turns out to be very mobile on the conducting substrate. Thus, a model taking

into account the growth of swollen structures from randomly distributed activated

centers onto the substrate surface is certainly wrong. Experiments allow visualizing the occurrence of the platinum swelling. The degree of swelling in the case

of TMAX could be estimated from the phase formula [Pt4−, TMA+, TMAX]. The

example of TMAI could be considered as representative. From the values of ionic

radii for the phase constituents (Pt = 0.80 Å, I− = 2.2 Å, and TMA+ = 3.01 Å),

it is possible to assess the degree of expansion of the platinum layer. A rapid

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Electroanalytical Chemistry: A Series of Advances

Ions + Electrolyte

Pt substrate















Figure  2.27  Schematic representation of the morphology change of a Pt–Pt layer

(shown in a) during the charging process by TMAX (processes b and c), followed by

air oxidation (see d). The ionometallic layer (adjacent spheres) leads to a totally reduced

form (shown in d). The oxidation by dioxygen affords smaller spongy spheres, of which

the shrinking factor here is totally arbitrary. (Cougnon, C., and J. Simonet, 2002,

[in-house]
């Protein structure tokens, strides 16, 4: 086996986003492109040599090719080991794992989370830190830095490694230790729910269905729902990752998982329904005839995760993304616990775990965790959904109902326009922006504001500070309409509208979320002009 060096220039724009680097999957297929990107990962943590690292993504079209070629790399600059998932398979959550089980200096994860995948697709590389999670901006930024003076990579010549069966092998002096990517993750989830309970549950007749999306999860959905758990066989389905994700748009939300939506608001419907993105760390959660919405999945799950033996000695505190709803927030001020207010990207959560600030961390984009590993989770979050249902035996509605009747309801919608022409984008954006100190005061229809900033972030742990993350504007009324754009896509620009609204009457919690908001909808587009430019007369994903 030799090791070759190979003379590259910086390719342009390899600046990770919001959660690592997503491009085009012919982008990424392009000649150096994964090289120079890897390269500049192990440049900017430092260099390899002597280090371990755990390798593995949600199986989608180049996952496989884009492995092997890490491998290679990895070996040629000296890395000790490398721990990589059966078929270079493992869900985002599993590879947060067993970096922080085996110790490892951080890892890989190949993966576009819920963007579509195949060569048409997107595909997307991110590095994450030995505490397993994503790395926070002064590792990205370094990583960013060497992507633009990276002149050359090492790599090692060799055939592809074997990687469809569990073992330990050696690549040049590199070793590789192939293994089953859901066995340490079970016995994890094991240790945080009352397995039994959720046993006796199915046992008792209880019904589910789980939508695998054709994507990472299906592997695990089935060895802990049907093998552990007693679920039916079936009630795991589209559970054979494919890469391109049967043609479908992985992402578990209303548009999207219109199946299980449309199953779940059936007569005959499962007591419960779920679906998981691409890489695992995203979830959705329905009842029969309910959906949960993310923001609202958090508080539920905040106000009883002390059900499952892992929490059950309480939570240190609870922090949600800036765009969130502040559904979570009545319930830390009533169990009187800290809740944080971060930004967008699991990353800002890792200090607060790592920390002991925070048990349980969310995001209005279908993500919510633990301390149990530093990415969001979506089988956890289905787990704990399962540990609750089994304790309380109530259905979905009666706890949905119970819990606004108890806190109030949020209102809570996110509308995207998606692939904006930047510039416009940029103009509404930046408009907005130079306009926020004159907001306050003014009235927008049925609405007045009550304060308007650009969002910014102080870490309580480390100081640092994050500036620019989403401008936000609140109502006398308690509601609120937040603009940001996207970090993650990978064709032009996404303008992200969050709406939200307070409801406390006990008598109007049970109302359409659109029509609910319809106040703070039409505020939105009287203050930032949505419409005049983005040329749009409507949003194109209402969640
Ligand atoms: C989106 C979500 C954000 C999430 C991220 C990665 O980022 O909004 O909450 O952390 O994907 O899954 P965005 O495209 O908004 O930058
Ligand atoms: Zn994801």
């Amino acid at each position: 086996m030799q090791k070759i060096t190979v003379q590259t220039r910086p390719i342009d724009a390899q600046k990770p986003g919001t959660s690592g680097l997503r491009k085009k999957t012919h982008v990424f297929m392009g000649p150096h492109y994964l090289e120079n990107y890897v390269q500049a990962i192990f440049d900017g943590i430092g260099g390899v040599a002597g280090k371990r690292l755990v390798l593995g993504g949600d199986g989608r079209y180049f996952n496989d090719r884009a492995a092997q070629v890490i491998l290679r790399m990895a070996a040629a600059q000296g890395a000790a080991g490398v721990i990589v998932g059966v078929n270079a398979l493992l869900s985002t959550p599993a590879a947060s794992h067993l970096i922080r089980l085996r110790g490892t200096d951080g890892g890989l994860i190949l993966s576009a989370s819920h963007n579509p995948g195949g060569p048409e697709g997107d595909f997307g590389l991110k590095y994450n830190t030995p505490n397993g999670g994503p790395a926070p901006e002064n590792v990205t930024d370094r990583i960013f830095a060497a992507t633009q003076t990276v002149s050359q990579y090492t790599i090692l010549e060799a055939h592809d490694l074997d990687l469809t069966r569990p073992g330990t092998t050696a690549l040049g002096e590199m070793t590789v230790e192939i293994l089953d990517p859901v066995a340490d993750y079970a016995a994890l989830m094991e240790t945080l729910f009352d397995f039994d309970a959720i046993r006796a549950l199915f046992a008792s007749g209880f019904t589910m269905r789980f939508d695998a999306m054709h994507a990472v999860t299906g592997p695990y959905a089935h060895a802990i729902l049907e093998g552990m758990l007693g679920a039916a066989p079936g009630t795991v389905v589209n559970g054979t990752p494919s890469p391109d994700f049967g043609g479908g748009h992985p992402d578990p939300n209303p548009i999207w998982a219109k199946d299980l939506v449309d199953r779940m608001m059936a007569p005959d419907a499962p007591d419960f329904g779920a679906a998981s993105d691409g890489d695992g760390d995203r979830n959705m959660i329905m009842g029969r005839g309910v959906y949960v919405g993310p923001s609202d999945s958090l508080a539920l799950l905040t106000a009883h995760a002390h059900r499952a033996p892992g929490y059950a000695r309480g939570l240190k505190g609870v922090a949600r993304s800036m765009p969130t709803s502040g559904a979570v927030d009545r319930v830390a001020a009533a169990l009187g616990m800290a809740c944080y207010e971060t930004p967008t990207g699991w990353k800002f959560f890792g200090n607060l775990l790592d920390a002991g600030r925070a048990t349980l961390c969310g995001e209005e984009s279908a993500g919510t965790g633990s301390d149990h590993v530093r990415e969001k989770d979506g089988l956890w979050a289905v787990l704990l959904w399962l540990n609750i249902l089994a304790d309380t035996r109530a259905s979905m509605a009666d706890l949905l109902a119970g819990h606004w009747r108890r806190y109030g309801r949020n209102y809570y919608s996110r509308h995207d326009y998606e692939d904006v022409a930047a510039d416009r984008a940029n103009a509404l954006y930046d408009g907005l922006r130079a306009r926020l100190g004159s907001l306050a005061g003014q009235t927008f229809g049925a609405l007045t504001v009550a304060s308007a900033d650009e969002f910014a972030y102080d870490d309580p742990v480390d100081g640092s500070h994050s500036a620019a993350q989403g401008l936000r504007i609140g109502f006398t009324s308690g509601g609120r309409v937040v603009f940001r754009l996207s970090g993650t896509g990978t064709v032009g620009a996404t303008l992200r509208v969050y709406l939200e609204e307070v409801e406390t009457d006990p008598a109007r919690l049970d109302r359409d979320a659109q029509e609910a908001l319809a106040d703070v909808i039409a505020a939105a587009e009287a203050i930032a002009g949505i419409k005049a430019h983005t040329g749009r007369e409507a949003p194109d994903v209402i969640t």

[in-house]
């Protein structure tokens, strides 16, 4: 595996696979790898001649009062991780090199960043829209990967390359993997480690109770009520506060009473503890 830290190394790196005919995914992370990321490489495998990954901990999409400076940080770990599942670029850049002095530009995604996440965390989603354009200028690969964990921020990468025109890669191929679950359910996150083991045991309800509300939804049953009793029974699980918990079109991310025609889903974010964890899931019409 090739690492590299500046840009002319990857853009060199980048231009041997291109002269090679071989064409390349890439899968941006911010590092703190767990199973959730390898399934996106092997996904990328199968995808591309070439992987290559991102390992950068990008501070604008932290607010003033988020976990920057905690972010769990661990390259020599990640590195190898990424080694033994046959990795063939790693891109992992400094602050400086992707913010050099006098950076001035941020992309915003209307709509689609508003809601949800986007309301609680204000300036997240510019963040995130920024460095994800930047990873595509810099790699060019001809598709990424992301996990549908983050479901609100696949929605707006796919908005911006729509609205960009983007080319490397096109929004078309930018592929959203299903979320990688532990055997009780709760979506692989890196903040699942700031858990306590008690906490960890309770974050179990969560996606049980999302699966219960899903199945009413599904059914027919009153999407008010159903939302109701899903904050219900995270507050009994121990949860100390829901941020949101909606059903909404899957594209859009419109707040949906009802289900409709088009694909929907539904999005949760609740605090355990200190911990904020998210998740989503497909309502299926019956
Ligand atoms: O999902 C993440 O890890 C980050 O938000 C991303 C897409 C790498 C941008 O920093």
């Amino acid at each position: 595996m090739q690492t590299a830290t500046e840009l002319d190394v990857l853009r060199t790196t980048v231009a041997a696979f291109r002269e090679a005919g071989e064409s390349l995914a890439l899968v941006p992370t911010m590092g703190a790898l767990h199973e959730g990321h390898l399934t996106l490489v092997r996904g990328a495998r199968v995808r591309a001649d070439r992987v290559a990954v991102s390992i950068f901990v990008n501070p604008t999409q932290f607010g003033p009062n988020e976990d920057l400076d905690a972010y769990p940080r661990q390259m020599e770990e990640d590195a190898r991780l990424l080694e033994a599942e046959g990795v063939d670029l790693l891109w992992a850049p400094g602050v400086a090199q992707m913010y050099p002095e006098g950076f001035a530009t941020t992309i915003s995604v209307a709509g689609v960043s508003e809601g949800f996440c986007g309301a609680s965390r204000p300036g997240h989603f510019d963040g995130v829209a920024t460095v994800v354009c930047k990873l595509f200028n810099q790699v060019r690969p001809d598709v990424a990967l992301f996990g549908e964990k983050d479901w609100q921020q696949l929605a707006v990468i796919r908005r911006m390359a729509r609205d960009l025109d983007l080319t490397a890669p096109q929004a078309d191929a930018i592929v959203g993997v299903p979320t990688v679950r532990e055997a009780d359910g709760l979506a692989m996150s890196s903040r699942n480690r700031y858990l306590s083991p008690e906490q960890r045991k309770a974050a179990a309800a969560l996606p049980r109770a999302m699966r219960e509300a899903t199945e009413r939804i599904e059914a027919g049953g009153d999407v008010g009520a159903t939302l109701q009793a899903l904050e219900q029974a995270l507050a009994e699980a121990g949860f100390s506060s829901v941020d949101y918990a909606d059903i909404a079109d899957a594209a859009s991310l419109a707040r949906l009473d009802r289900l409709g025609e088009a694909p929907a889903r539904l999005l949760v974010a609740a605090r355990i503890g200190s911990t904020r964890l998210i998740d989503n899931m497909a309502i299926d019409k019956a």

J. Electroanal. Chem. 531: 179. Used with permission.)

calculation (assumption done for closely adjacent ions in the resulting structure)

leads to a volume increase of about 30 times, which is considerable. Similar calculations confirm the swelling factors for tetrafluoroborate and perchlorate ions.

By contrast, the swelling limited to the insertion of cation alone (without that of

the salt) would appear smaller but remains theoretically important (14 times with

the iodide).

Similarly, the discharge process through chemical (in the presence of dioxygen with the concomitant diffusion of the superoxide) or electrochemical (withdrawing of inserted electrons in the structure and the simultaneous ejection of

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Reduction of Platinum under Superdry Conditions


( II )







1 µm

Figure 2.28  Progressive formation of smooth platinum surface by oxidation by air (I) or

anodic oxidation (II) of a totally reduced layer. In general, several reduction–oxidation

cycles are necessary to obtain an almost perfect annealing of the original surface. The

image (bottom) clearly shows the crushing of spheres or their corrosion (top) in the course

of the first anodic oxidation. Conditions: TMAClO4 in DMF; reduction at −2.5 V versus

SCE; oxidation at 0 V. (Cougnon, C., and J. Simonet, 2002, J. Electroanal. Chem. 531:

179. Used with permission.)

salt ions) processes is also intriguing. Indeed, the structure in layers of spheres